One Ecosystem : Research Article
PDF
Research Article
Linking ecosystem services and the Sustainable Development Goals in Small Island Developing States: the case of Aruba
expand article infoElena Palacios, Pieter P. J. H. van Beukering§, Boris van Zanten|, Francielle Lacle, Stijn Schep, Inga Soellner§
‡ Wolfs Company, Amsterdam and Bonaire, Netherlands
§ Institute for Environmental Studies, Vrije Universiteit Amsterdam, Amsterdam, Netherlands
| The World Bank, Washington DC, Netherlands
¶ University of Aruba, Oranjestad, Aruba
Open Access

Abstract

The economy and well-being in Small Island Developing States (SIDS) and other Subnational Island Jurisdictions (SNIJ) highly rely on marine and coastal ecosystem services (ESS). Moreover, SIDS and SNIJ share common challenges in achieving the Sustainable Development Goals (SDGs). Building a fact-based solution to demonstrate the link between ESS and SDGs is essential for nature conservation and sustainable development in SIDS and SNIJ. In this study, we developed a 5-step approach to capture the contribution of ESS to the achievement of SDGs in Aruba by means of a shortlist of indicators, with the aim to provide information for optimal policy investments to implement the Aruba 2030 roadmap. The results numerically and spatially demonstrate the contribution of fisheries, nature-based tourism and local cultural recreational ESS to achieve SDG targets 14.7 (increase SIDS' economic benefits from sustainable use of marine resources), 8.9 (devise and implement policies to promote sustainable tourism) and 3.4 (promote mental health and well-being); and how investing in these key ESS could lead to multiplying co-benefits for other SDGs. This paper also discusses how the 5-step approach and the outcomes can be used to assist other SIDS and SNIJ in their ambitions to meet the SDGs.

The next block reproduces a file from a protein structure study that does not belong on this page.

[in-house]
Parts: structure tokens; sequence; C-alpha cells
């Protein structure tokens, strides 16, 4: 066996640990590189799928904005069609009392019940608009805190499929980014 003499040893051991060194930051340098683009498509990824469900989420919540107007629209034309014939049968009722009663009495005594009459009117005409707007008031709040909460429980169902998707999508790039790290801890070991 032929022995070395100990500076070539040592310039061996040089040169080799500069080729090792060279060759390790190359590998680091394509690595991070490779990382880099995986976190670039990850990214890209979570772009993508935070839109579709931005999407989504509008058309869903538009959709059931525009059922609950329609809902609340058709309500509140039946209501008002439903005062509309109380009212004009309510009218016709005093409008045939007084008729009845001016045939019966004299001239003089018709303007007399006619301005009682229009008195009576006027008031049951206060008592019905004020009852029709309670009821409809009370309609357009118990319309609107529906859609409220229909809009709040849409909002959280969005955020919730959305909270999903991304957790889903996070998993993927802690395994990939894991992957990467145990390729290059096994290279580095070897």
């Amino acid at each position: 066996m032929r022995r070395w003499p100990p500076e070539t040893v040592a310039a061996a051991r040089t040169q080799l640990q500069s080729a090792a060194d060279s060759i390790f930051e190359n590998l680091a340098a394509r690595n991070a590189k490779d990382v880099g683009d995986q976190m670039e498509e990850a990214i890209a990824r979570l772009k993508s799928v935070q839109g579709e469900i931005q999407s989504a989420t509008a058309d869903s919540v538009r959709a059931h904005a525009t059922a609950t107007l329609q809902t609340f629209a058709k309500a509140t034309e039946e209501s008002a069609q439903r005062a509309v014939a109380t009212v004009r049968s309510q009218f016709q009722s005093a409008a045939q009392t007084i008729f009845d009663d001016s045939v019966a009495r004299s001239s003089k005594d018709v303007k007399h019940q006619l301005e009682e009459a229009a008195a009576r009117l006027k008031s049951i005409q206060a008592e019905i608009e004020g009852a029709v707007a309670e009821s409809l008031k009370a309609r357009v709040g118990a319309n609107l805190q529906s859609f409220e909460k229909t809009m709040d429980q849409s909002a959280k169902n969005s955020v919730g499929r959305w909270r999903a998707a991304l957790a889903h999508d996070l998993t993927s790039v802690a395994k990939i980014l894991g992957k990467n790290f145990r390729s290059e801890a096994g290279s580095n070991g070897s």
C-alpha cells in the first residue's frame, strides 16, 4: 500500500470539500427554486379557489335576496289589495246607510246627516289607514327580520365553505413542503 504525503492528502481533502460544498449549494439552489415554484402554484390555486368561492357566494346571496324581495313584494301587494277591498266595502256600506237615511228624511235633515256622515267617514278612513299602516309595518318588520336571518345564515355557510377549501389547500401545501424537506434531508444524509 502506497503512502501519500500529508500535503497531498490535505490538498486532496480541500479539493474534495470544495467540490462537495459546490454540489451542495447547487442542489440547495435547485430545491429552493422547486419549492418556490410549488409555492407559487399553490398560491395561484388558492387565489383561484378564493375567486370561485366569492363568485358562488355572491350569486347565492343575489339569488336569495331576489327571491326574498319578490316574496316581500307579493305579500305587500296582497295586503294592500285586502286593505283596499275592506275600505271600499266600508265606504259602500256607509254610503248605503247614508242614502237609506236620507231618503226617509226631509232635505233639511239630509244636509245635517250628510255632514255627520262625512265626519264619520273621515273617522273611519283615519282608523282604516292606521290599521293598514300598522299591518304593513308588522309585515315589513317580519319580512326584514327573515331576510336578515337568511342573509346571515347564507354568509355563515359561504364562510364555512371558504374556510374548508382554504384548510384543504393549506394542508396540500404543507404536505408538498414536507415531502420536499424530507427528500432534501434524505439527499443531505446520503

Keywords

Ecosystem Services, Small Island Developing States, Subnational Island Jurisdictions, ecosystem services, Sustainable Development Goals

1. Introduction

Small Island Developing States (SIDS) and other Subnational Island Jurisdictions (SNIJ) share unique characteristics and challenges in the process of achieving the Sustainable Development Goals (SDGs) (UN DESA n.d.). Their vulnerability stems from their limited natural resources, their small size and geographic isolation, making them highly dependent on international trade and vulnerable to external changes (Ghina 2003, Hay 2013, UNEP 2014). The achievement of many SDGs for SIDS is reliant on well-functioning marine and coastal island’s ecosystems (e.g. coral reefs, mangroves) and the benefits people derive from them – so-called ecosystem services (ESS) (Millennium Ecosystem Assessment 2005). Notably, the Islands’ high dependence on fishing or tourism for their economic prosperity makes them extremely vulnerable to impacts from local pressures and global change, such as unregulated coastal development, climate change or pandemics.